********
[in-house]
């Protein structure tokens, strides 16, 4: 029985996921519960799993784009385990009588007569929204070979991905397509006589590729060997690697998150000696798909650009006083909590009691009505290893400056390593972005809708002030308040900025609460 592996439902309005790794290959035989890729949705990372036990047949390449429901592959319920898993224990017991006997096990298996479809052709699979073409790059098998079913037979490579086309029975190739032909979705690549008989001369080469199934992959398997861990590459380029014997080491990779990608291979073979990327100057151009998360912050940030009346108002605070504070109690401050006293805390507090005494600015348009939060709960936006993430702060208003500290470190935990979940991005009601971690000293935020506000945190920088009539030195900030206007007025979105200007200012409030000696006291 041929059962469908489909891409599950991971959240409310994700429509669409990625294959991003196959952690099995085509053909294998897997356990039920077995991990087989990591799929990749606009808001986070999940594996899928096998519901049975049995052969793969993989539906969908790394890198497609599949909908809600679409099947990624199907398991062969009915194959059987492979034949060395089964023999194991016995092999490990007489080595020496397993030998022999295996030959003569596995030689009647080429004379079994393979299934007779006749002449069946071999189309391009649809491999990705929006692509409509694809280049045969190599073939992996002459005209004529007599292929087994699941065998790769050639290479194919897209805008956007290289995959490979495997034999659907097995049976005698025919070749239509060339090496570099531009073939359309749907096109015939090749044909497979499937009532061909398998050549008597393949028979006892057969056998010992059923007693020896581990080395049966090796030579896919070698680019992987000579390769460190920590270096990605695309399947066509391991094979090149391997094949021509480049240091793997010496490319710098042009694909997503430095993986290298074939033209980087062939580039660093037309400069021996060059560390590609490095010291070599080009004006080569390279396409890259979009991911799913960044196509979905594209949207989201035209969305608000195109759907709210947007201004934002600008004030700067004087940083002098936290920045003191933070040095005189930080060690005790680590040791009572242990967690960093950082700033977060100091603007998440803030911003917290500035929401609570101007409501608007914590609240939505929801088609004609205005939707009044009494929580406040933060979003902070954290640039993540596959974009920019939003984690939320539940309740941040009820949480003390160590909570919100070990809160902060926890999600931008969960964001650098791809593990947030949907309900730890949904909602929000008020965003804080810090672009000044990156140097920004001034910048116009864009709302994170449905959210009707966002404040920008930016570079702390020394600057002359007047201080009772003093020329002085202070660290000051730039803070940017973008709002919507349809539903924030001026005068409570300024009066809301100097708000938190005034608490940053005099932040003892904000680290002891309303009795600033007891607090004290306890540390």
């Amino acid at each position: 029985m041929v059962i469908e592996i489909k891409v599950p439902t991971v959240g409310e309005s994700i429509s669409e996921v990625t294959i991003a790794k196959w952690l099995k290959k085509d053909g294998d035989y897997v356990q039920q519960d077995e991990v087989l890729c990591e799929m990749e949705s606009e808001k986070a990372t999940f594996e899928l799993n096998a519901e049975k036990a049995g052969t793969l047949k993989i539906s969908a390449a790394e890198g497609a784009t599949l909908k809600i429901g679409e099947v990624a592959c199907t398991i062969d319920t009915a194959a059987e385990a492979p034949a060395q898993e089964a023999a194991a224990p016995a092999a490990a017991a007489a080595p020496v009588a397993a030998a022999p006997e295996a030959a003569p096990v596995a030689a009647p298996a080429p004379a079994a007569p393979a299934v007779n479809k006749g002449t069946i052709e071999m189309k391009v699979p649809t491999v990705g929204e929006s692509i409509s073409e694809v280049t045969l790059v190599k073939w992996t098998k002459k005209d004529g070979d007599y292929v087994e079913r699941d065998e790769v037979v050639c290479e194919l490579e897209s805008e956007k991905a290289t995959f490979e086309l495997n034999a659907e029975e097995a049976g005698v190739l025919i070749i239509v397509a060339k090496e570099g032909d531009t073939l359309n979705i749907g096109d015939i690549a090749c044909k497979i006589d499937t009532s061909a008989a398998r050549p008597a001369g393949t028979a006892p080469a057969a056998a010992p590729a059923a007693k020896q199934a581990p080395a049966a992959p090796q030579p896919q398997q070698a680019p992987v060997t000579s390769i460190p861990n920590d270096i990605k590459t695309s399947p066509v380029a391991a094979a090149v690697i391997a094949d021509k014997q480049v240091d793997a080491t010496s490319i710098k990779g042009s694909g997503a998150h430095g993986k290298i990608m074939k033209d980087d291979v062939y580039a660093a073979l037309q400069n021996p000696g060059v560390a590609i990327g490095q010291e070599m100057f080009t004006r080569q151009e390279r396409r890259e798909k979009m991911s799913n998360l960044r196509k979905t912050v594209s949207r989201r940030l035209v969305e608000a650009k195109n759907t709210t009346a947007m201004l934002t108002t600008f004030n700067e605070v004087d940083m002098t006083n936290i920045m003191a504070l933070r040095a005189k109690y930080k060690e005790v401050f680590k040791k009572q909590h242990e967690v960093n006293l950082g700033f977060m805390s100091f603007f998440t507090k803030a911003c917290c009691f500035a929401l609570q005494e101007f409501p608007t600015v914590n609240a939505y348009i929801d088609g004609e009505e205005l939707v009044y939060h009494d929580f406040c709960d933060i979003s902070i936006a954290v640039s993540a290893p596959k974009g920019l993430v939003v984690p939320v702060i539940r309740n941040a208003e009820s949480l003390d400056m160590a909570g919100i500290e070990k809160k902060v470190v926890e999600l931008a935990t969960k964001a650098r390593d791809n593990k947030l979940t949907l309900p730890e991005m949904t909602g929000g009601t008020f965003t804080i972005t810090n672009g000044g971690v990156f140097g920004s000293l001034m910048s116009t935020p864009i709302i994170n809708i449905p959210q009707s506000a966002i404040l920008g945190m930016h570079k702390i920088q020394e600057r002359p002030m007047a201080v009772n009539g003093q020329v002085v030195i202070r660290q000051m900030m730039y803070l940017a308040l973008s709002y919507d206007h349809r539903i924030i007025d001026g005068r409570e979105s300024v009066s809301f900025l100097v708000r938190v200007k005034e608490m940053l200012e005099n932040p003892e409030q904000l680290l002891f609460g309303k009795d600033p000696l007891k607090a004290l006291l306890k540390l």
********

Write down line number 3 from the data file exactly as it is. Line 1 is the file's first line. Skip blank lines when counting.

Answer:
């Amino acid at each position: 029985m041929v059962i469908e592996i489909k891409v599950p439902t991971v959240g409310e309005s994700i429509s669409e996921v990625t294959i991003a790794k196959w952690l099995k290959k085509d053909g294998d035989y897997v356990q039920q519960d077995e991990v087989l890729c990591e799929m990749e949705s606009e808001k986070a990372t999940f594996e899928l799993n096998a519901e049975k036990a049995g052969t793969l047949k993989i539906s969908a390449a790394e890198g497609a784009t599949l909908k809600i429901g679409e099947v990624a592959c199907t398991i062969d319920t009915a194959a059987e385990a492979p034949a060395q898993e089964a023999a194991a224990p016995a092999a490990a017991a007489a080595p020496v009588a397993a030998a022999p006997e295996a030959a003569p096990v596995a030689a009647p298996a080429p004379a079994a007569p393979a299934v007779n479809k006749g002449t069946i052709e071999m189309k391009v699979p649809t491999v990705g929204e929006s692509i409509s073409e694809v280049t045969l790059v190599k073939w992996t098998k002459k005209d004529g070979d007599y292929v087994e079913r699941d065998e790769v037979v050639c290479e194919l490579e897209s805008e956007k991905a290289t995959f490979e086309l495997n034999a659907e029975e097995a049976g005698v190739l025919i070749i239509v397509a060339k090496e570099g032909d531009t073939l359309n979705i749907g096109d015939i690549a090749c044909k497979i006589d499937t009532s061909a008989a398998r050549p008597a001369g393949t028979a006892p080469a057969a056998a010992p590729a059923a007693k020896q199934a581990p080395a049966a992959p090796q030579p896919q398997q070698a680019p992987v060997t000579s390769i460190p861990n920590d270096i990605k590459t695309s399947p066509v380029a391991a094979a090149v690697i391997a094949d021509k014997q480049v240091d793997a080491t010496s490319i710098k990779g042009s694909g997503a998150h430095g993986k290298i990608m074939k033209d980087d291979v062939y580039a660093a073979l037309q400069n021996p000696g060059v560390a590609i990327g490095q010291e070599m100057f080009t004006r080569q151009e390279r396409r890259e798909k979009m991911s799913n998360l960044r196509k979905t912050v594209s949207r989201r940030l035209v969305e608000a650009k195109n759907t709210t009346a947007m201004l934002t108002t600008f004030n700067e605070v004087d940083m002098t006083n936290i920045m003191a504070l933070r040095a005189k109690y930080k060690e005790v401050f680590k040791k009572q909590h242990e967690v960093n006293l950082g700033f977060m805390s100091f603007f998440t507090k803030a911003c917290c009691f500035a929401l609570q005494e101007f409501p608007t600015v914590n609240a939505y348009i929801d088609g004609e009505e205005l939707v009044y939060h009494d929580f406040c709960d933060i979003s902070i936006a954290v640039s993540a290893p596959k974009g920019l993430v939003v984690p939320v702060i539940r309740n941040a208003e009820s949480l003390d400056m160590a909570g919100i500290e070990k809160k902060v470190v926890e999600l931008a935990t969960k964001a650098r390593d791809n593990k947030l979940t949907l309900p730890e991005m949904t909602g929000g009601t008020f965003t804080i972005t810090n672009g000044g971690v990156f140097g920004s000293l001034m910048s116009t935020p864009i709302i994170n809708i449905p959210q009707s506000a966002i404040l920008g945190m930016h570079k702390i920088q020394e600057r002359p002030m007047a201080v009772n009539g003093q020329v002085v030195i202070r660290q000051m900030m730039y803070l940017a308040l973008s709002y919507d206007h349809r539903i924030i007025d001026g005068r409570e979105s300024v009066s809301f900025l100097v708000r938190v200007k005034e608490m940053l200012e005099n932040p003892e409030q904000l680290l002891f609460g309303k009795d600033p000696l007891k607090a004290l006291l306890k540390l």